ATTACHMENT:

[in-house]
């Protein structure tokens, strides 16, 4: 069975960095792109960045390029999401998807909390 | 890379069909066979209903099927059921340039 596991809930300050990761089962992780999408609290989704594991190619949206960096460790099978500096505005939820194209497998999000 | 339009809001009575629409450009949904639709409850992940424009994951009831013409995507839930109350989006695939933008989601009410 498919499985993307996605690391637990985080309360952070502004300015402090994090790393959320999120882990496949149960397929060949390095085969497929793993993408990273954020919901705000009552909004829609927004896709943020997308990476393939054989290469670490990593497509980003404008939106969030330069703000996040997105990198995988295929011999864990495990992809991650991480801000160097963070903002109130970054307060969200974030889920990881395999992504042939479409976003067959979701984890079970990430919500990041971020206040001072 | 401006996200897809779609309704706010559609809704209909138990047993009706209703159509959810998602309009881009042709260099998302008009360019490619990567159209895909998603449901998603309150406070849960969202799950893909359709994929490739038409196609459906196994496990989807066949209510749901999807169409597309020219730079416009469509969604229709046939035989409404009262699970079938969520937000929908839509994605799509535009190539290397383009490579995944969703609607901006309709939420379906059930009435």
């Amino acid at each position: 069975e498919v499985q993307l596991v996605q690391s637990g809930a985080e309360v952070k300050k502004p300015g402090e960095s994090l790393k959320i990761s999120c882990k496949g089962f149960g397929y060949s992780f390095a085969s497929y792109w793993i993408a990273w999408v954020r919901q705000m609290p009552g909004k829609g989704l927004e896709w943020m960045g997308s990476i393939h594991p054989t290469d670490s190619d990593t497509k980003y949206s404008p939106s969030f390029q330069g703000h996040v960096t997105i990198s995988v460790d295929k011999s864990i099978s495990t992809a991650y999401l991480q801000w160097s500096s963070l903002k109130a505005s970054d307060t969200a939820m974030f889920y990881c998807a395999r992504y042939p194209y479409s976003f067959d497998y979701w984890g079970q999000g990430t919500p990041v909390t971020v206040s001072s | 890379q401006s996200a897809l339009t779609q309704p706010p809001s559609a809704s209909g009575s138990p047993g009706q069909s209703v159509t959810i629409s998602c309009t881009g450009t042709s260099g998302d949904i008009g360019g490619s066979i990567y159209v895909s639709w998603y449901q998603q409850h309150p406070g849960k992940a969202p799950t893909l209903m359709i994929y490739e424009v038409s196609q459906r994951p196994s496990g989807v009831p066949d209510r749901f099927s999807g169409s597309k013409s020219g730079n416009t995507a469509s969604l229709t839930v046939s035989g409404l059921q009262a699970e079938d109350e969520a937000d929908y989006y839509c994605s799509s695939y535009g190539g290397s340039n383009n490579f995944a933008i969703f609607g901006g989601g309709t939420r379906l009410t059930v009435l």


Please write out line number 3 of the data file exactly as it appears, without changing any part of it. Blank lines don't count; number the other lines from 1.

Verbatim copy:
């Amino acid at each position: 069975e498919v499985q993307l596991v996605q690391s637990g809930a985080e309360v952070k300050k502004p300015g402090e960095s994090l790393k959320i990761s999120c882990k496949g089962f149960g397929y060949s992780f390095a085969s497929y792109w793993i993408a990273w999408v954020r919901q705000m609290p009552g909004k829609g989704l927004e896709w943020m960045g997308s990476i393939h594991p054989t290469d670490s190619d990593t497509k980003y949206s404008p939106s969030f390029q330069g703000h996040v960096t997105i990198s995988v460790d295929k011999s864990i099978s495990t992809a991650y999401l991480q801000w160097s500096s963070l903002k109130a505005s970054d307060t969200a939820m974030f889920y990881c998807a395999r992504y042939p194209y479409s976003f067959d497998y979701w984890g079970q999000g990430t919500p990041v909390t971020v206040s001072s | 890379q401006s996200a897809l339009t779609q309704p706010p809001s559609a809704s209909g009575s138990p047993g009706q069909s209703v159509t959810i629409s998602c309009t881009g450009t042709s260099g998302d949904i008009g360019g490619s066979i990567y159209v895909s639709w998603y449901q998603q409850h309150p406070g849960k992940a969202p799950t893909l209903m359709i994929y490739e424009v038409s196609q459906r994951p196994s496990g989807v009831p066949d209510r749901f099927s999807g169409s597309k013409s020219g730079n416009t995507a469509s969604l229709t839930v046939s035989g409404l059921q009262a699970e079938d109350e969520a937000d929908y989006y839509c994605s799509s695939y535009g190539g290397s340039n383009n490579f995944a933008i969703f609607g901006g989601g309709t939420r379906l009410t059930v009435l």